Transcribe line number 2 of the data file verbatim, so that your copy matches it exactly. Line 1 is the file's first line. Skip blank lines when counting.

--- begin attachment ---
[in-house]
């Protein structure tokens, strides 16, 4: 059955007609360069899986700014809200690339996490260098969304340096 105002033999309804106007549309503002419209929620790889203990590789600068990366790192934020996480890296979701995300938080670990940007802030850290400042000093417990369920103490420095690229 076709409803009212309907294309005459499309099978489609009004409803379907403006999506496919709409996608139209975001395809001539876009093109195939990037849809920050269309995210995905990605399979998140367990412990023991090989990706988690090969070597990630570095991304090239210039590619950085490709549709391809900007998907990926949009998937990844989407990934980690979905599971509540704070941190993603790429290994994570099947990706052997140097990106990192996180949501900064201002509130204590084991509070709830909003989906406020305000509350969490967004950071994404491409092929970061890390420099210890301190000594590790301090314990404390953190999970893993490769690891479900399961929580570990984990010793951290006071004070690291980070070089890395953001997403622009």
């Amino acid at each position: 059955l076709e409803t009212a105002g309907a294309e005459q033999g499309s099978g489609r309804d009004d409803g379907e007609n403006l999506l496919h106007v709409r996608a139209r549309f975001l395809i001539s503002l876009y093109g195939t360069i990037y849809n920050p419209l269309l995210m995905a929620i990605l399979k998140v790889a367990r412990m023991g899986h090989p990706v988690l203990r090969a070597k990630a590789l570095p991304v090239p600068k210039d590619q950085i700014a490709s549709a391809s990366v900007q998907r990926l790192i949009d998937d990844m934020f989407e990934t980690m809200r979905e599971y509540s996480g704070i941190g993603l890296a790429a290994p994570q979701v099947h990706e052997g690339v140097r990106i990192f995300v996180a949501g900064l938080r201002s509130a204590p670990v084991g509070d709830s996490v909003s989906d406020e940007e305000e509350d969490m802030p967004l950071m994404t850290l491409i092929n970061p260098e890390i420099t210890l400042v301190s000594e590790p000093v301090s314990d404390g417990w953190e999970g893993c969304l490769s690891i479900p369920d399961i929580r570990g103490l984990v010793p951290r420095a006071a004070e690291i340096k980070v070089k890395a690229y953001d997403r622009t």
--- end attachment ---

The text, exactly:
């Protein structure tokens, strides 16, 4: 059955007609360069899986700014809200690339996490260098969304340096 105002033999309804106007549309503002419209929620790889203990590789600068990366790192934020996480890296979701995300938080670990940007802030850290400042000093417990369920103490420095690229 076709409803009212309907294309005459499309099978489609009004409803379907403006999506496919709409996608139209975001395809001539876009093109195939990037849809920050269309995210995905990605399979998140367990412990023991090989990706988690090969070597990630570095991304090239210039590619950085490709549709391809900007998907990926949009998937990844989407990934980690979905599971509540704070941190993603790429290994994570099947990706052997140097990106990192996180949501900064201002509130204590084991509070709830909003989906406020305000509350969490967004950071994404491409092929970061890390420099210890301190000594590790301090314990404390953190999970893993490769690891479900399961929580570990984990010793951290006071004070690291980070070089890395953001997403622009």